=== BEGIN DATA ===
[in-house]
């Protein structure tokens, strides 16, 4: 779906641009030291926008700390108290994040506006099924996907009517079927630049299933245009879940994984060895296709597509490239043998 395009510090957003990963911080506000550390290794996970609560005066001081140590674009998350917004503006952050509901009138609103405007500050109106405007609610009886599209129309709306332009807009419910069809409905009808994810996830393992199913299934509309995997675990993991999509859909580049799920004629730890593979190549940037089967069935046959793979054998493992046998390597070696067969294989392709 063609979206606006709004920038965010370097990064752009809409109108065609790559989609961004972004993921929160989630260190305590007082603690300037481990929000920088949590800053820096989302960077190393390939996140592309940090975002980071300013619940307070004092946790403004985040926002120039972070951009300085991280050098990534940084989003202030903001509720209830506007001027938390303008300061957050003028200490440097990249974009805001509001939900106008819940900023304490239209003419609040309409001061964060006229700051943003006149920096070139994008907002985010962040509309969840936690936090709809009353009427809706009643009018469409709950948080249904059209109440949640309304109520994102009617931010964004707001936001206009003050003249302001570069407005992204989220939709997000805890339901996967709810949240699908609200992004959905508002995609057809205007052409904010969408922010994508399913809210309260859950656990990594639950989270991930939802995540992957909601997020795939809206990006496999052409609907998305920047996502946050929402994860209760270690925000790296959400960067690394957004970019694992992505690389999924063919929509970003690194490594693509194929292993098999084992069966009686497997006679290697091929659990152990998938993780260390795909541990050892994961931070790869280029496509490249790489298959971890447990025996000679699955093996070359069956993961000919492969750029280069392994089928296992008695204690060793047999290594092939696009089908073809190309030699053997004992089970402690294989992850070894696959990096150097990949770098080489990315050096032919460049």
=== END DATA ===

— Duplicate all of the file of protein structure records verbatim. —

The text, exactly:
[in-house]
């Protein structure tokens, strides 16, 4: 779906641009030291926008700390108290994040506006099924996907009517079927630049299933245009879940994984060895296709597509490239043998 395009510090957003990963911080506000550390290794996970609560005066001081140590674009998350917004503006952050509901009138609103405007500050109106405007609610009886599209129309709306332009807009419910069809409905009808994810996830393992199913299934509309995997675990993991999509859909580049799920004629730890593979190549940037089967069935046959793979054998493992046998390597070696067969294989392709 063609979206606006709004920038965010370097990064752009809409109108065609790559989609961004972004993921929160989630260190305590007082603690300037481990929000920088949590800053820096989302960077190393390939996140592309940090975002980071300013619940307070004092946790403004985040926002120039972070951009300085991280050098990534940084989003202030903001509720209830506007001027938390303008300061957050003028200490440097990249974009805001509001939900106008819940900023304490239209003419609040309409001061964060006229700051943003006149920096070139994008907002985010962040509309969840936690936090709809009353009427809706009643009018469409709950948080249904059209109440949640309304109520994102009617931010964004707001936001206009003050003249302001570069407005992204989220939709997000805890339901996967709810949240699908609200992004959905508002995609057809205007052409904010969408922010994508399913809210309260859950656990990594639950989270991930939802995540992957909601997020795939809206990006496999052409609907998305920047996502946050929402994860209760270690925000790296959400960067690394957004970019694992992505690389999924063919929509970003690194490594693509194929292993098999084992069966009686497997006679290697091929659990152990998938993780260390795909541990050892994961931070790869280029496509490249790489298959971890447990025996000679699955093996070359069956993961000919492969750029280069392994089928296992008695204690060793047999290594092939696009089908073809190309030699053997004992089970402690294989992850070894696959990096150097990949770098080489990315050096032919460049």